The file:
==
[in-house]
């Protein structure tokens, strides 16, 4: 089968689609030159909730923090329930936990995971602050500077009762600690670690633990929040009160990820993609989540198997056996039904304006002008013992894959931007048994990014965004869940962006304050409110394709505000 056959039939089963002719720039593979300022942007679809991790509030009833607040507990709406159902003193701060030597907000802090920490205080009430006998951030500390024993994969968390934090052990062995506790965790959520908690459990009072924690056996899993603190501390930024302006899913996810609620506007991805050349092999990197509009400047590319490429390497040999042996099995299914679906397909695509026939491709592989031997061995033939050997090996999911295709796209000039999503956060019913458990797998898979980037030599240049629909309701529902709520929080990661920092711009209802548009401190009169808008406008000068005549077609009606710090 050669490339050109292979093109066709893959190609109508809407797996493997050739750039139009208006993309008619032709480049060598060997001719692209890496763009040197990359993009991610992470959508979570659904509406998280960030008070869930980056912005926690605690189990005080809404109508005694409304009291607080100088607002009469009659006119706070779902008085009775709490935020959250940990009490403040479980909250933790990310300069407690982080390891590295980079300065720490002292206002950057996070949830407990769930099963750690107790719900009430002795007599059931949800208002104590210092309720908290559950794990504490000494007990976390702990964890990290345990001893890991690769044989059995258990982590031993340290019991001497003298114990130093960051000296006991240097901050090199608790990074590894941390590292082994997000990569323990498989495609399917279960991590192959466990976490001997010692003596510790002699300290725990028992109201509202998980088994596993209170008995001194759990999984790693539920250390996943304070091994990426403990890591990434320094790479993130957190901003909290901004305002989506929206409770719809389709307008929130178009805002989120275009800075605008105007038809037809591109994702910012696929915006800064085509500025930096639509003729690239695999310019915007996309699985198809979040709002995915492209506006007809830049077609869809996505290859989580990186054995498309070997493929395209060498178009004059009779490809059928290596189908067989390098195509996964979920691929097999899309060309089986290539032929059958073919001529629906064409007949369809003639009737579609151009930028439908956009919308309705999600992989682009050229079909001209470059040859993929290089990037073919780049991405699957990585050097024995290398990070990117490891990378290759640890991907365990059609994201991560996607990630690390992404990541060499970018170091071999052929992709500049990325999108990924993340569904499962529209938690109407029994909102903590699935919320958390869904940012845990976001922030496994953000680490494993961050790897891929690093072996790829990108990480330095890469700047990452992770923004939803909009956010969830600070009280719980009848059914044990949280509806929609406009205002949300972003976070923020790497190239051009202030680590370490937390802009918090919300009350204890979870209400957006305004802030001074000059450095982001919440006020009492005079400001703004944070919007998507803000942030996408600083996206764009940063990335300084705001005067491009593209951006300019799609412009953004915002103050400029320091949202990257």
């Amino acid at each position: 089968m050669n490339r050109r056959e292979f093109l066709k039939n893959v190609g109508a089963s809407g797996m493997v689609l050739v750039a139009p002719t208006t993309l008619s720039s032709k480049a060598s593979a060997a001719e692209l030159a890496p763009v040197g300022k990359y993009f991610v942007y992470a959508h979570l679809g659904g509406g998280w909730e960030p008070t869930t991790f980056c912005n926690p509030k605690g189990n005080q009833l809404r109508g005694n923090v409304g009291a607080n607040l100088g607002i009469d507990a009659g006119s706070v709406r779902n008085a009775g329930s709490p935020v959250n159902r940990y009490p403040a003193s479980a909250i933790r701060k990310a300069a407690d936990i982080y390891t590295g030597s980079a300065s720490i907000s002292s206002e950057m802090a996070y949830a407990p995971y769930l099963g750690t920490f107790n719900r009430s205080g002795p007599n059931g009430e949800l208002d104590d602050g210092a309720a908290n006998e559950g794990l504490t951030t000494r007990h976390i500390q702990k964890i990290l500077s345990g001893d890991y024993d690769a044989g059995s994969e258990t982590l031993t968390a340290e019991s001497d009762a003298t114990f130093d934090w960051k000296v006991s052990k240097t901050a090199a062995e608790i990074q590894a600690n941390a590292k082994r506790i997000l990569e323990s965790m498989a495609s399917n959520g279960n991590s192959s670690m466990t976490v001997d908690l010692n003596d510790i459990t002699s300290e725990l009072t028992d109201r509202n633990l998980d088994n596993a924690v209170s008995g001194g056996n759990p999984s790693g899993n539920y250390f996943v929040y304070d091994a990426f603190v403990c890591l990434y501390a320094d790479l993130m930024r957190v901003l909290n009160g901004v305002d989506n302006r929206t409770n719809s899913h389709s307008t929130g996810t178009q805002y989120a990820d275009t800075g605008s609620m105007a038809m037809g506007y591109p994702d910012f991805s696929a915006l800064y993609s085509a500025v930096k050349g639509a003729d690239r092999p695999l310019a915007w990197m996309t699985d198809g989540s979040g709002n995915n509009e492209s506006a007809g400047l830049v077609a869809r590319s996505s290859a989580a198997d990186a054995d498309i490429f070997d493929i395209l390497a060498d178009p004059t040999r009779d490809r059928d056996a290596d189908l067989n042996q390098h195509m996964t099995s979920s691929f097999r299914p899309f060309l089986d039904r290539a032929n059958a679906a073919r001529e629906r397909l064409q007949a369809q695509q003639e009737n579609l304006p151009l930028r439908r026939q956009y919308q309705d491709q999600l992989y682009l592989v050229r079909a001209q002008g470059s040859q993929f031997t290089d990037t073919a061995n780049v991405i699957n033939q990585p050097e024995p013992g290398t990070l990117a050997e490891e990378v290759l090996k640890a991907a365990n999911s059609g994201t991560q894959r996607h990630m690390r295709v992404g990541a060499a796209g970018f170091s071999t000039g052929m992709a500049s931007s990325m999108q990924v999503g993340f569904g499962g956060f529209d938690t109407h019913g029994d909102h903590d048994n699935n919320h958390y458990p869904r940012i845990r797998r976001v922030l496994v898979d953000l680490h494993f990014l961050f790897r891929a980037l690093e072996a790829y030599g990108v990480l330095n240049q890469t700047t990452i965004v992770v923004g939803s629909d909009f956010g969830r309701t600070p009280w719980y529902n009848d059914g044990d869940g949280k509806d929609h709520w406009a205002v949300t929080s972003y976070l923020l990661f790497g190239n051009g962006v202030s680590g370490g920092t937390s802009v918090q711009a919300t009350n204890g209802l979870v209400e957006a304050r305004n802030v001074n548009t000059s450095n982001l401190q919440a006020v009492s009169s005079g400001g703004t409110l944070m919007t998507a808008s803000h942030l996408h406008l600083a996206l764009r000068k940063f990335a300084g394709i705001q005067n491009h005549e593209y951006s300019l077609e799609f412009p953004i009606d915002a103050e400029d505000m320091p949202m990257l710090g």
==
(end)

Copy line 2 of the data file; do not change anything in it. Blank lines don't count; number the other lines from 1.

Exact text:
């Protein structure tokens, strides 16, 4: 089968689609030159909730923090329930936990995971602050500077009762600690670690633990929040009160990820993609989540198997056996039904304006002008013992894959931007048994990014965004869940962006304050409110394709505000 056959039939089963002719720039593979300022942007679809991790509030009833607040507990709406159902003193701060030597907000802090920490205080009430006998951030500390024993994969968390934090052990062995506790965790959520908690459990009072924690056996899993603190501390930024302006899913996810609620506007991805050349092999990197509009400047590319490429390497040999042996099995299914679906397909695509026939491709592989031997061995033939050997090996999911295709796209000039999503956060019913458990797998898979980037030599240049629909309701529902709520929080990661920092711009209802548009401190009169808008406008000068005549077609009606710090 050669490339050109292979093109066709893959190609109508809407797996493997050739750039139009208006993309008619032709480049060598060997001719692209890496763009040197990359993009991610992470959508979570659904509406998280960030008070869930980056912005926690605690189990005080809404109508005694409304009291607080100088607002009469009659006119706070779902008085009775709490935020959250940990009490403040479980909250933790990310300069407690982080390891590295980079300065720490002292206002950057996070949830407990769930099963750690107790719900009430002795007599059931949800208002104590210092309720908290559950794990504490000494007990976390702990964890990290345990001893890991690769044989059995258990982590031993340290019991001497003298114990130093960051000296006991240097901050090199608790990074590894941390590292082994997000990569323990498989495609399917279960991590192959466990976490001997010692003596510790002699300290725990028992109201509202998980088994596993209170008995001194759990999984790693539920250390996943304070091994990426403990890591990434320094790479993130957190901003909290901004305002989506929206409770719809389709307008929130178009805002989120275009800075605008105007038809037809591109994702910012696929915006800064085509500025930096639509003729690239695999310019915007996309699985198809979040709002995915492209506006007809830049077609869809996505290859989580990186054995498309070997493929395209060498178009004059009779490809059928290596189908067989390098195509996964979920691929097999899309060309089986290539032929059958073919001529629906064409007949369809003639009737579609151009930028439908956009919308309705999600992989682009050229079909001209470059040859993929290089990037073919780049991405699957990585050097024995290398990070990117490891990378290759640890991907365990059609994201991560996607990630690390992404990541060499970018170091071999052929992709500049990325999108990924993340569904499962529209938690109407029994909102903590699935919320958390869904940012845990976001922030496994953000680490494993961050790897891929690093072996790829990108990480330095890469700047990452992770923004939803909009956010969830600070009280719980009848059914044990949280509806929609406009205002949300972003976070923020790497190239051009202030680590370490937390802009918090919300009350204890979870209400957006305004802030001074000059450095982001919440006020009492005079400001703004944070919007998507803000942030996408600083996206764009940063990335300084705001005067491009593209951006300019799609412009953004915002103050400029320091949202990257």